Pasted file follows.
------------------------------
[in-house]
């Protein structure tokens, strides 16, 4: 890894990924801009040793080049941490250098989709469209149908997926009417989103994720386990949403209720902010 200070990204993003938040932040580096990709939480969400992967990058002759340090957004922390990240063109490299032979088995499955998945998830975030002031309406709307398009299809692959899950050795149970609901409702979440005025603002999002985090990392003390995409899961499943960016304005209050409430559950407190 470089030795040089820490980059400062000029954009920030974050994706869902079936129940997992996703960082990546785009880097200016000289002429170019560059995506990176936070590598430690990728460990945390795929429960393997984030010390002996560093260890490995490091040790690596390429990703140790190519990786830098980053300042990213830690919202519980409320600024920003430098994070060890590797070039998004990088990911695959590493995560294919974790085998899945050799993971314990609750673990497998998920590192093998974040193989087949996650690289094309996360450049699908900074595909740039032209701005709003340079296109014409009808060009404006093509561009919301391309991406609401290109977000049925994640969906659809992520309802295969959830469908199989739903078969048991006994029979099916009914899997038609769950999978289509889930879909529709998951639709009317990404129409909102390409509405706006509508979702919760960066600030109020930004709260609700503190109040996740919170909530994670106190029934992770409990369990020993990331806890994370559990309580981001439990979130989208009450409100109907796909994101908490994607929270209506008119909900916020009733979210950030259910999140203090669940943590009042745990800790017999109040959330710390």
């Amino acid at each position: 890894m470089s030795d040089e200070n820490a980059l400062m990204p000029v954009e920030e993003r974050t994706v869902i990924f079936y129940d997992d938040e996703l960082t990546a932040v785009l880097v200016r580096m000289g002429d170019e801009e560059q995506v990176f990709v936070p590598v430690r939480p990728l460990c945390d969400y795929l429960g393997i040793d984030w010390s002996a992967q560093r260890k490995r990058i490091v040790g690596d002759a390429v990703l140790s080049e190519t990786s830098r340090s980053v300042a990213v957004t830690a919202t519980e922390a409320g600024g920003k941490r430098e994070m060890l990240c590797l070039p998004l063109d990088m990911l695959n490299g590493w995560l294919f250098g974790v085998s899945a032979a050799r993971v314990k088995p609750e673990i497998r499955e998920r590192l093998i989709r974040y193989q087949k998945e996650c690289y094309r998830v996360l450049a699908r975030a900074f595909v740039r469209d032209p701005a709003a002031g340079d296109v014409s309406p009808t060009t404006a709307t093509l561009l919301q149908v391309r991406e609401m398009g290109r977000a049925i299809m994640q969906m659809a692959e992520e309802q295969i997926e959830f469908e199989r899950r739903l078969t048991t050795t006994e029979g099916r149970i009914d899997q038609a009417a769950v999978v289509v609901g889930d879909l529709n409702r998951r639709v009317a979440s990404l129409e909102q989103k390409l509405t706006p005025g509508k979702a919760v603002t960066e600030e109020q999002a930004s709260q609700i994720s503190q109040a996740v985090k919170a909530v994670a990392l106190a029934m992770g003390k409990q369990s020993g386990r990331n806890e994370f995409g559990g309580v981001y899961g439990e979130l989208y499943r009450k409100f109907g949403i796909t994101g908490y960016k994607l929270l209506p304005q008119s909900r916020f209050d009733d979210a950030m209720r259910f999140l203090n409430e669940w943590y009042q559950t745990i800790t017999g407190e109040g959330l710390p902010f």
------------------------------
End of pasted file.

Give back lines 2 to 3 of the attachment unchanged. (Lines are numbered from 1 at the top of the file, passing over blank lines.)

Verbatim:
């Protein structure tokens, strides 16, 4: 890894990924801009040793080049941490250098989709469209149908997926009417989103994720386990949403209720902010 200070990204993003938040932040580096990709939480969400992967990058002759340090957004922390990240063109490299032979088995499955998945998830975030002031309406709307398009299809692959899950050795149970609901409702979440005025603002999002985090990392003390995409899961499943960016304005209050409430559950407190 470089030795040089820490980059400062000029954009920030974050994706869902079936129940997992996703960082990546785009880097200016000289002429170019560059995506990176936070590598430690990728460990945390795929429960393997984030010390002996560093260890490995490091040790690596390429990703140790190519990786830098980053300042990213830690919202519980409320600024920003430098994070060890590797070039998004990088990911695959590493995560294919974790085998899945050799993971314990609750673990497998998920590192093998974040193989087949996650690289094309996360450049699908900074595909740039032209701005709003340079296109014409009808060009404006093509561009919301391309991406609401290109977000049925994640969906659809992520309802295969959830469908199989739903078969048991006994029979099916009914899997038609769950999978289509889930879909529709998951639709009317990404129409909102390409509405706006509508979702919760960066600030109020930004709260609700503190109040996740919170909530994670106190029934992770409990369990020993990331806890994370559990309580981001439990979130989208009450409100109907796909994101908490994607929270209506008119909900916020009733979210950030259910999140203090669940943590009042745990800790017999109040959330710390």
């Amino acid at each position: 890894m470089s030795d040089e200070n820490a980059l400062m990204p000029v954009e920030e993003r974050t994706v869902i990924f079936y129940d997992d938040e996703l960082t990546a932040v785009l880097v200016r580096m000289g002429d170019e801009e560059q995506v990176f990709v936070p590598v430690r939480p990728l460990c945390d969400y795929l429960g393997i040793d984030w010390s002996a992967q560093r260890k490995r990058i490091v040790g690596d002759a390429v990703l140790s080049e190519t990786s830098r340090s980053v300042a990213v957004t830690a919202t519980e922390a409320g600024g920003k941490r430098e994070m060890l990240c590797l070039p998004l063109d990088m990911l695959n490299g590493w995560l294919f250098g974790v085998s899945a032979a050799r993971v314990k088995p609750e673990i497998r499955e998920r590192l093998i989709r974040y193989q087949k998945e996650c690289y094309r998830v996360l450049a699908r975030a900074f595909v740039r469209d032209p701005a709003a002031g340079d296109v014409s309406p009808t060009t404006a709307t093509l561009l919301q149908v391309r991406e609401m398009g290109r977000a049925i299809m994640q969906m659809a692959e992520e309802q295969i997926e959830f469908e199989r899950r739903l078969t048991t050795t006994e029979g099916r149970i009914d899997q038609a009417a769950v999978v289509v609901g889930d879909l529709n409702r998951r639709v009317a979440s990404l129409e909102q989103k390409l509405t706006p005025g509508k979702a919760v603002t960066e600030e109020q999002a930004s709260q609700i994720s503190q109040a996740v985090k919170a909530v994670a990392l106190a029934m992770g003390k409990q369990s020993g386990r990331n806890e994370f995409g559990g309580v981001y899961g439990e979130l989208y499943r009450k409100f109907g949403i796909t994101g908490y960016k994607l929270l209506p304005q008119s909900r916020f209050d009733d979210a950030m209720r259910f999140l203090n409430e669940w943590y009042q559950t745990i800790t017999g407190e109040g959330l710390p902010f």